A pair of Republican state lawmakers seek to protect the privacy of Floridians through bills that address the use of Unmanned Aircraft Vehicles, popularly known as drones.
State Sen. Dorothy Hukill, joined by Rep. Larry Metz, announced they will file bills that focus on consumer drones — lightweight devices rigged with cameras, video recorders, and night vision used to get real-time data on the public.
Currently, drones have a range of applications throughout the state: surveillance and law enforcement, traffic reporting, wildlife protection, and more. With GPS capabilities, tracking devices hidden in cars, bags or on clothing without a person’s knowledge, can provide location information to smartphone apps.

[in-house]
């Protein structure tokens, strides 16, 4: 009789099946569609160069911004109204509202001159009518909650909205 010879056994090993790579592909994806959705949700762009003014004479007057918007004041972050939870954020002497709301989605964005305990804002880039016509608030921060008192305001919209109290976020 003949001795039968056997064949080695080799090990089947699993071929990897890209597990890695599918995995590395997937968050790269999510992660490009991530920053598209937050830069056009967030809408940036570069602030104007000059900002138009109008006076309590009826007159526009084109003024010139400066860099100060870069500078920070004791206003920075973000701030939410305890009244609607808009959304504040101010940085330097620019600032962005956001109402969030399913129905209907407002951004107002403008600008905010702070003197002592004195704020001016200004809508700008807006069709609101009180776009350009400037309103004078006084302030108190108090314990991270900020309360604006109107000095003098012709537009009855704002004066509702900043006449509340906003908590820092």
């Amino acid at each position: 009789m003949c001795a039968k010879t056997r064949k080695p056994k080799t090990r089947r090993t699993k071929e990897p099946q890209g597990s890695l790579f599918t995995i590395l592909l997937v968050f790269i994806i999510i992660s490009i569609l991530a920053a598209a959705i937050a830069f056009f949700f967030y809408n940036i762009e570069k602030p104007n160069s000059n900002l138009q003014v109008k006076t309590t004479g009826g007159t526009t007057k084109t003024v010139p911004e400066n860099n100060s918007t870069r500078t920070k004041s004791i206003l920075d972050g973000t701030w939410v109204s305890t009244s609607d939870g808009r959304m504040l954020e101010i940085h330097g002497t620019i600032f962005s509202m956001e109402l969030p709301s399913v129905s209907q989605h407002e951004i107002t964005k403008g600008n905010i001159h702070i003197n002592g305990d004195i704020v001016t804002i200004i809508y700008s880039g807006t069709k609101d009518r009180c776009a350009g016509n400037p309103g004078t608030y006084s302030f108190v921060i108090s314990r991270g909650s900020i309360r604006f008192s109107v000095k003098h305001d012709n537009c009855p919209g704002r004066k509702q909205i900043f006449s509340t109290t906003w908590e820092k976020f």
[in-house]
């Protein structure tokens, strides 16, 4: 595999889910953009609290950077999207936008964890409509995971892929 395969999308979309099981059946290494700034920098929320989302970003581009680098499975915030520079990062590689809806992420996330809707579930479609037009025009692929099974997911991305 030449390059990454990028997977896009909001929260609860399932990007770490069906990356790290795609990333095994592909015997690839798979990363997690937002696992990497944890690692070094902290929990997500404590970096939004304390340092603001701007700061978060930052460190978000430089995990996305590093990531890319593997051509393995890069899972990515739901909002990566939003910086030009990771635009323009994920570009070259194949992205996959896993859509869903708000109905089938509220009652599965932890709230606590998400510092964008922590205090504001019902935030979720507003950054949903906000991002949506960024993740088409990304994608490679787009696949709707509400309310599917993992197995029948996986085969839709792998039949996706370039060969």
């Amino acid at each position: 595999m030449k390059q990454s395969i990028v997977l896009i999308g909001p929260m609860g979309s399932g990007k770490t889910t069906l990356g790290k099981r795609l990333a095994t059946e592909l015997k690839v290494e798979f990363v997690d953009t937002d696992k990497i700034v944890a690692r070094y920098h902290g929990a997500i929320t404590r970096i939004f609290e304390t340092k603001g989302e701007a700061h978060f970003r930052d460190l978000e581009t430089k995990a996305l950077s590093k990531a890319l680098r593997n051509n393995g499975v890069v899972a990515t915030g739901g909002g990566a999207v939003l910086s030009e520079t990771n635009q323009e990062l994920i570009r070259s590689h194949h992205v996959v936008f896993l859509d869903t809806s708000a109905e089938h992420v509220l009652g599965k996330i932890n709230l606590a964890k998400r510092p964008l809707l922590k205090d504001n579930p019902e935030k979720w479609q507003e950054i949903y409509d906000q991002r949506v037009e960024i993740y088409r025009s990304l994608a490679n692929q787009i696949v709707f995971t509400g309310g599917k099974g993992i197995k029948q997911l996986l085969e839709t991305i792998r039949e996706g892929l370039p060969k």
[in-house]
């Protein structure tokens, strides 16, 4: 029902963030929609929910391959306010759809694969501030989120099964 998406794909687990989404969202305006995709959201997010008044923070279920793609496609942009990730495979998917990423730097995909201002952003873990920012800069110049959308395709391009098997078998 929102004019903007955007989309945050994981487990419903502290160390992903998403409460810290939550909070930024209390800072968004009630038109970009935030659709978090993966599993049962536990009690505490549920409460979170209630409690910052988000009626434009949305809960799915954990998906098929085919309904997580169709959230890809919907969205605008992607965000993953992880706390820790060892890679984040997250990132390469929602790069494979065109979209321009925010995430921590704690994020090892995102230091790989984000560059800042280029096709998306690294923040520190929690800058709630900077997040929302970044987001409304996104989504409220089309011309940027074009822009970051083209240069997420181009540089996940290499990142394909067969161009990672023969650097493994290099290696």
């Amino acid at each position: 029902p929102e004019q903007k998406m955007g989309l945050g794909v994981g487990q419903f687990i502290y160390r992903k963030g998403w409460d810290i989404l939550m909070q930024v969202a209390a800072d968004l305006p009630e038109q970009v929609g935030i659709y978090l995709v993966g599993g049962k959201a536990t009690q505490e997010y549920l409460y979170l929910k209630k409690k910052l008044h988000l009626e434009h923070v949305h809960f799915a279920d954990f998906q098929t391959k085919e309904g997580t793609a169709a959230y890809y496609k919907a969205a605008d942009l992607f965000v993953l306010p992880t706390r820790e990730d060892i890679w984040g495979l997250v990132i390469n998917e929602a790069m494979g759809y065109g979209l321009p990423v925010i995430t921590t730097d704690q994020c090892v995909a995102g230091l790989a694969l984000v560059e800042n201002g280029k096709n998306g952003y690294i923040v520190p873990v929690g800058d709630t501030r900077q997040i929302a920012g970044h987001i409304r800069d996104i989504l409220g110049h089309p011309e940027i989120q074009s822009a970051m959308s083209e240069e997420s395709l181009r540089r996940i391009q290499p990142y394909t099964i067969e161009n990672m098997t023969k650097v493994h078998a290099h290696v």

“While the sky is the limit for the future uses of drone technology,” said Hukill, a Port Orange Republican, “we want to make sure protections are in place to prevent privacy violations through the use of these evolving technologies.”
Tracking devices to reveal the location or movement of another person without consent presents a major violation of privacy and safety, Hukill added. The legislation provides exceptions for law enforcement to track individuals – with a court’s permission – as well as parents using GPS tracking for children.
As the price of drone and tracking technology drops, the lawmakers said, it becomes readily available for anyone to obtain and use, increasing the risk of privacy violations of others.
“The goal of this legislation is to prevent the abuse of tracking technology in violation of personal privacy rights while recognizing established, legitimate uses,” said Metz, a Yalaha Republican.